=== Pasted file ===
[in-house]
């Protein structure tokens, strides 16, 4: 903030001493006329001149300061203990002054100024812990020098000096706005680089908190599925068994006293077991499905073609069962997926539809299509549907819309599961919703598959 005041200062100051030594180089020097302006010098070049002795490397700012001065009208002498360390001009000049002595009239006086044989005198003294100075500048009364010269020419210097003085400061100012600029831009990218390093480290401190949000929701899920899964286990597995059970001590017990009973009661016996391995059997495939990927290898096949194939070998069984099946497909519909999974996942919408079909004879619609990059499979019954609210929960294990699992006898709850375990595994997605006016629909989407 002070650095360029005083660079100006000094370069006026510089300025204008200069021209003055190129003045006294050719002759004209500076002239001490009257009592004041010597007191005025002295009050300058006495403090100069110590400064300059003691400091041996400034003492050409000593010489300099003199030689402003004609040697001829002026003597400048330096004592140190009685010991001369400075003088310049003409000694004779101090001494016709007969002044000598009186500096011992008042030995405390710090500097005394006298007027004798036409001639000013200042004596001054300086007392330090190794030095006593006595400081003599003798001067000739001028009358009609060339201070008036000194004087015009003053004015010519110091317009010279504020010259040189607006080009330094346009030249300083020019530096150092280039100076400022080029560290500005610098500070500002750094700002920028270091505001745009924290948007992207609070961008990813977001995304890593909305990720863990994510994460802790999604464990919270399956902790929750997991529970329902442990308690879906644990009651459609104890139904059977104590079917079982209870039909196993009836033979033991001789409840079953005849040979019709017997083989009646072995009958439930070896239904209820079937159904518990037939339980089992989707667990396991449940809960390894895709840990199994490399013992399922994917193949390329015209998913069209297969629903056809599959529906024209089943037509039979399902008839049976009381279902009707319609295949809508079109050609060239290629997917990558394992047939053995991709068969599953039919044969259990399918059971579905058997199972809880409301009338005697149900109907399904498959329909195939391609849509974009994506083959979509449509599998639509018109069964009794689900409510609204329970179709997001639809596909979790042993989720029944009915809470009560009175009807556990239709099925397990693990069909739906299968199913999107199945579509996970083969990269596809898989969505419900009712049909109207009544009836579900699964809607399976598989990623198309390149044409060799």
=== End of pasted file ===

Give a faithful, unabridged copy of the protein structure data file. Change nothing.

[in-house]
């Protein structure tokens, strides 16, 4: 903030001493006329001149300061203990002054100024812990020098000096706005680089908190599925068994006293077991499905073609069962997926539809299509549907819309599961919703598959 005041200062100051030594180089020097302006010098070049002795490397700012001065009208002498360390001009000049002595009239006086044989005198003294100075500048009364010269020419210097003085400061100012600029831009990218390093480290401190949000929701899920899964286990597995059970001590017990009973009661016996391995059997495939990927290898096949194939070998069984099946497909519909999974996942919408079909004879619609990059499979019954609210929960294990699992006898709850375990595994997605006016629909989407 002070650095360029005083660079100006000094370069006026510089300025204008200069021209003055190129003045006294050719002759004209500076002239001490009257009592004041010597007191005025002295009050300058006495403090100069110590400064300059003691400091041996400034003492050409000593010489300099003199030689402003004609040697001829002026003597400048330096004592140190009685010991001369400075003088310049003409000694004779101090001494016709007969002044000598009186500096011992008042030995405390710090500097005394006298007027004798036409001639000013200042004596001054300086007392330090190794030095006593006595400081003599003798001067000739001028009358009609060339201070008036000194004087015009003053004015010519110091317009010279504020010259040189607006080009330094346009030249300083020019530096150092280039100076400022080029560290500005610098500070500002750094700002920028270091505001745009924290948007992207609070961008990813977001995304890593909305990720863990994510994460802790999604464990919270399956902790929750997991529970329902442990308690879906644990009651459609104890139904059977104590079917079982209870039909196993009836033979033991001789409840079953005849040979019709017997083989009646072995009958439930070896239904209820079937159904518990037939339980089992989707667990396991449940809960390894895709840990199994490399013992399922994917193949390329015209998913069209297969629903056809599959529906024209089943037509039979399902008839049976009381279902009707319609295949809508079109050609060239290629997917990558394992047939053995991709068969599953039919044969259990399918059971579905058997199972809880409301009338005697149900109907399904498959329909195939391609849509974009994506083959979509449509599998639509018109069964009794689900409510609204329970179709997001639809596909979790042993989720029944009915809470009560009175009807556990239709099925397990693990069909739906299968199913999107199945579509996970083969990269596809898989969505419900009712049909109207009544009836579900699964809607399976598989990623198309390149044409060799």